ISIS blows up 2,000-year-old triumphal arch in Syria’s Palmyra

Islamic State (ISIS) militants have destroyed a 2,000-year-old Roman monument on the main colonnade of Syria's ancient city of Palmyra.

Maamoun Abdulkarim, the country's antiquities chief, told the Reuters news agency that the Islamic State had blown up the Arch of Triumph, which marked the entrance to Palmyra's main street. The monument, which was built in the early 3rd century, was also known as the Triumphal Arch.

Since seizing Palmyra earlier this year, ISIS militants have destroyed a number of monuments, including the Temple of Baal Shamin and the Temple of Bel. The group also used the ancient city to carry out the mass execution of 25 Syrian soldiers, who were shot dead by children as hundreds of civilians watched in an amphitheater.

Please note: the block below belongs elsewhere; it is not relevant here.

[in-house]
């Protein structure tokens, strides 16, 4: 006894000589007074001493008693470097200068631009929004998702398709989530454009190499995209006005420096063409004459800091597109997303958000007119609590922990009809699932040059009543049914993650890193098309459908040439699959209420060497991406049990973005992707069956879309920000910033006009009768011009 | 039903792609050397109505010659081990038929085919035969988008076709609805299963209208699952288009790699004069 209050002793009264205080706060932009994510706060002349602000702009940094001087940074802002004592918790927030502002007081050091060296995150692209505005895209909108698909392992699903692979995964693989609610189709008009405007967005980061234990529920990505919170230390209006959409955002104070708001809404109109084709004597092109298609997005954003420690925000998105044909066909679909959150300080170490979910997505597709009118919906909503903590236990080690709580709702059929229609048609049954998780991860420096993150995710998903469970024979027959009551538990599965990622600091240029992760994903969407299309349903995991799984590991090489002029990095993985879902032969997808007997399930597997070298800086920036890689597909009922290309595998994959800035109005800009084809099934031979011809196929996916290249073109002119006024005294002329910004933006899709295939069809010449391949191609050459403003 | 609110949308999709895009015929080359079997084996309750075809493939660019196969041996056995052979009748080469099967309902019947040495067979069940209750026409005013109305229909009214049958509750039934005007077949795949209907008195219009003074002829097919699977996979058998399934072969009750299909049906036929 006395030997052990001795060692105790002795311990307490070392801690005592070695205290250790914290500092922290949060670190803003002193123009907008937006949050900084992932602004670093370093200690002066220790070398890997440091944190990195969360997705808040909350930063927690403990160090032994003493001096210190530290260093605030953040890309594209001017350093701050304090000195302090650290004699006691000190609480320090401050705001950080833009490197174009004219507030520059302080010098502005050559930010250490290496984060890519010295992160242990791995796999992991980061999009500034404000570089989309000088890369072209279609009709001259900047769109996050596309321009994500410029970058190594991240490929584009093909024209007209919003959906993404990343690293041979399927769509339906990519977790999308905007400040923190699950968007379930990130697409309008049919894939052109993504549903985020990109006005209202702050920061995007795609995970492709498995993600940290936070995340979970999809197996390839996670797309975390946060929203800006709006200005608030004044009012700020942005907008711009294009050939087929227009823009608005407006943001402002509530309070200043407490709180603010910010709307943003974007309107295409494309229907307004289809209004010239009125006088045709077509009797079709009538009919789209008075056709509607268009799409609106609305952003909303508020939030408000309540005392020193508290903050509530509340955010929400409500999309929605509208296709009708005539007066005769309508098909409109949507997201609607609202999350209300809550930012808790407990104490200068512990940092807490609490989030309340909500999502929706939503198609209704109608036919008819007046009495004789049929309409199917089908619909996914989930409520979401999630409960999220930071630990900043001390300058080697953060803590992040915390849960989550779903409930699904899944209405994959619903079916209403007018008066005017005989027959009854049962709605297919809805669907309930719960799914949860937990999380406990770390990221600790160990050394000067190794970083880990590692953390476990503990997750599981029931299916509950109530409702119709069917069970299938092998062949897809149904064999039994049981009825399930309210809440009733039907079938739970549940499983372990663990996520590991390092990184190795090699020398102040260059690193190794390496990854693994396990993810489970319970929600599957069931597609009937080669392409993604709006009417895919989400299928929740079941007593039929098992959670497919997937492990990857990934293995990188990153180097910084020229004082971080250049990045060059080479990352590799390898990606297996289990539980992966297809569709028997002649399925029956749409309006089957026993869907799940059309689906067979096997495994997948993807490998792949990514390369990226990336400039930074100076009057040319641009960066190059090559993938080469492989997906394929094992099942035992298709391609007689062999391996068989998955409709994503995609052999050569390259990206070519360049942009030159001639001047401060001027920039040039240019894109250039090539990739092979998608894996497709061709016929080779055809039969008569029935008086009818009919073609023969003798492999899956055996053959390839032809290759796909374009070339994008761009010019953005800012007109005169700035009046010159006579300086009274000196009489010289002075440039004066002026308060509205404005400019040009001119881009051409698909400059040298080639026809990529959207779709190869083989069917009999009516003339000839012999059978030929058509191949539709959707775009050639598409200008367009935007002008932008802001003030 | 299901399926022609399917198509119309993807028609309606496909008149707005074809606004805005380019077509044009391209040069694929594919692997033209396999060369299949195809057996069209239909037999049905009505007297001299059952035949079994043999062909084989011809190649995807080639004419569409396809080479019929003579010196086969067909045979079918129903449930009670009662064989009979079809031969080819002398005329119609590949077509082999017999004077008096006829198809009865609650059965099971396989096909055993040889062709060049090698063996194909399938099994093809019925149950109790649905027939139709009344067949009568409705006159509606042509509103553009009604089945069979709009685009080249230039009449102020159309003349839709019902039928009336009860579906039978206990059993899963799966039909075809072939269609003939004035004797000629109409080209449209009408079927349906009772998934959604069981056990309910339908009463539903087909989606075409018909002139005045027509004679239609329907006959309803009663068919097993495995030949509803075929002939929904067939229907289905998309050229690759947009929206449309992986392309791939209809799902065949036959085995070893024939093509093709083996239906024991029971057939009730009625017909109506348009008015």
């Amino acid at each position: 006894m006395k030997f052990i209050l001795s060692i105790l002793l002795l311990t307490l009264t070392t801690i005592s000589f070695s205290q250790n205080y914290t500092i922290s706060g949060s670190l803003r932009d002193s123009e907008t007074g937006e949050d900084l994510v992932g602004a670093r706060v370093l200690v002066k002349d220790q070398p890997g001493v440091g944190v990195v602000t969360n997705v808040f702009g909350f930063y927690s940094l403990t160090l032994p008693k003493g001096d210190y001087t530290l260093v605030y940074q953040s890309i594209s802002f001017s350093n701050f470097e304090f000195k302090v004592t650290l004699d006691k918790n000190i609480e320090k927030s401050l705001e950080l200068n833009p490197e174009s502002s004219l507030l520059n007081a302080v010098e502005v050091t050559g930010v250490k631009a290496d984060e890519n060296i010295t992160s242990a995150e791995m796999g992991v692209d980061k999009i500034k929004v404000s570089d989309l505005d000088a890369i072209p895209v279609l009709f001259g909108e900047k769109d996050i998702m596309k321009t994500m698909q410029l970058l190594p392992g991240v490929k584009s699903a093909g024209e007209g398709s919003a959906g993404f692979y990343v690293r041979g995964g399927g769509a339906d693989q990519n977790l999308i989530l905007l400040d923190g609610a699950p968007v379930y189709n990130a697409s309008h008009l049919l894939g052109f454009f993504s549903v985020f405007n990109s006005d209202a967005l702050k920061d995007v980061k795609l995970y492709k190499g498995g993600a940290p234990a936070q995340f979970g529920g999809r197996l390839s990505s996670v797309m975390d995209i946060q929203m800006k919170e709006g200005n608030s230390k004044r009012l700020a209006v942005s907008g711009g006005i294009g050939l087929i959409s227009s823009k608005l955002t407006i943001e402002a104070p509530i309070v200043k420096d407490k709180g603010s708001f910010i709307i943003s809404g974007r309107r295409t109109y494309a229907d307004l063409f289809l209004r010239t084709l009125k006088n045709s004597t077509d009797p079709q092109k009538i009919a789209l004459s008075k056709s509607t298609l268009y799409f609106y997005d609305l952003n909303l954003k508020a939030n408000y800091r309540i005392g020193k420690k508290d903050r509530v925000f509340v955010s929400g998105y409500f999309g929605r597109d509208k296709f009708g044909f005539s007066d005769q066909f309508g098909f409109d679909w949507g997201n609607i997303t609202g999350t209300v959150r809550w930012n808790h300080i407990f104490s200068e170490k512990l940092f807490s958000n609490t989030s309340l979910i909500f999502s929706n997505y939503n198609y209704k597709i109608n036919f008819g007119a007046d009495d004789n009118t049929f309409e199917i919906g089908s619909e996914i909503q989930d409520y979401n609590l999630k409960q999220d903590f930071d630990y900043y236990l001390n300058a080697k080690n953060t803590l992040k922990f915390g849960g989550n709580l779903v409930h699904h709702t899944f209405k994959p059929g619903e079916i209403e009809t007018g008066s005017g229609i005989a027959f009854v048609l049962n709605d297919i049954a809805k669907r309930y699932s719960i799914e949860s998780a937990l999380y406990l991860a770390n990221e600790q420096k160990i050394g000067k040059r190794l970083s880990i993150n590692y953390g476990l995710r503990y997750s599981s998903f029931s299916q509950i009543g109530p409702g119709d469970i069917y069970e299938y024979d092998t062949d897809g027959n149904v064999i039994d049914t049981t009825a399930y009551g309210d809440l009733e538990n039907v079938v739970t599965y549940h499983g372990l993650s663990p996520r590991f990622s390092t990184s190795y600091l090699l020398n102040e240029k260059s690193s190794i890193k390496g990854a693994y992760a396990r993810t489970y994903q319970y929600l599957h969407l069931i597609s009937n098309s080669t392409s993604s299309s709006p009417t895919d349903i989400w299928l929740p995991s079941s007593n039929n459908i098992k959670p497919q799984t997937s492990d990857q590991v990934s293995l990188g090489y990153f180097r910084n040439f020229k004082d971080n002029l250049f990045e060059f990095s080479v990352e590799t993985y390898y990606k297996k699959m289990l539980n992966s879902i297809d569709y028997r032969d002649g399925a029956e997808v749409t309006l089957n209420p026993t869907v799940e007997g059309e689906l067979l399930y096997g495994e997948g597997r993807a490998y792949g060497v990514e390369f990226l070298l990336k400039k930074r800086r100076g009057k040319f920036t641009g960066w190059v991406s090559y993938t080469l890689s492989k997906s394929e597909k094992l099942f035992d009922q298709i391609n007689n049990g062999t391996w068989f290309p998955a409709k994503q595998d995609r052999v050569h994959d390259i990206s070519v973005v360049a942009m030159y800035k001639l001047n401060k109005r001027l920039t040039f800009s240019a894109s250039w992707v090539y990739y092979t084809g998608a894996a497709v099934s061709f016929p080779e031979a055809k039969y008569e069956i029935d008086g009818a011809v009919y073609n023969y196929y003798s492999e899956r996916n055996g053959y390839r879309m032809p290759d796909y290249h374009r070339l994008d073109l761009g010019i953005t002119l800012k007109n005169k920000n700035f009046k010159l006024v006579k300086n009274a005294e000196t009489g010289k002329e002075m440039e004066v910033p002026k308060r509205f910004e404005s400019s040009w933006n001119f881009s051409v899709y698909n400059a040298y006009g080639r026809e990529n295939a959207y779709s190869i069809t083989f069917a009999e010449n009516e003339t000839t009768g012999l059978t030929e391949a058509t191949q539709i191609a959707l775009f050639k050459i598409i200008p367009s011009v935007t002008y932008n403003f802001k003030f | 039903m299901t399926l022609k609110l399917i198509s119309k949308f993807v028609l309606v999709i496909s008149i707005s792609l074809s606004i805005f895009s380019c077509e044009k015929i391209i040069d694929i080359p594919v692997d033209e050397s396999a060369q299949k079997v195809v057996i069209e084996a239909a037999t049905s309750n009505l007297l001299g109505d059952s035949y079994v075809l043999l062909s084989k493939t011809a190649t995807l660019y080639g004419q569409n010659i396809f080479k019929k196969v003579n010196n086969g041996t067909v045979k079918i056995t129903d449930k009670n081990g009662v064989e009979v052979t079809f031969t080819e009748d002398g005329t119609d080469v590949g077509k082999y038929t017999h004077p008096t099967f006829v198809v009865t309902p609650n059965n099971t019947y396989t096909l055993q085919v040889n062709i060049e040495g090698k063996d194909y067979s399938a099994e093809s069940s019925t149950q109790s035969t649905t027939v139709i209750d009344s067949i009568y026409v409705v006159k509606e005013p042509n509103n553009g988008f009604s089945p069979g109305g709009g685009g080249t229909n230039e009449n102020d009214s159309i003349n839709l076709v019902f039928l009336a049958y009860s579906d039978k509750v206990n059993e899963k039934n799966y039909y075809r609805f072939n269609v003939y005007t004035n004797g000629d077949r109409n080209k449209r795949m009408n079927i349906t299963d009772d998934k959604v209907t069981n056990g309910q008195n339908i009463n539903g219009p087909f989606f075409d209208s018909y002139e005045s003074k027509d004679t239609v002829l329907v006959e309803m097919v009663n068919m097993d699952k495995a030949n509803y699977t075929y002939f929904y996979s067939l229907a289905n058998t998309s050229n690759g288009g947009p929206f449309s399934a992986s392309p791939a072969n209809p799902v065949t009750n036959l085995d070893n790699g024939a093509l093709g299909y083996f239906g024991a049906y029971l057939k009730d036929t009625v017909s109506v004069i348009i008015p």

"It’s as though there is a curse that has befallen this city and I expect only news that will shock us. If the city remains in their hands the city is doomed," Abdulkarim told Reuters. "“It is now wanton destruction ... their acts of vengeance are no longer ideologically driven because they are now blowing up buildings with no religious meaning."

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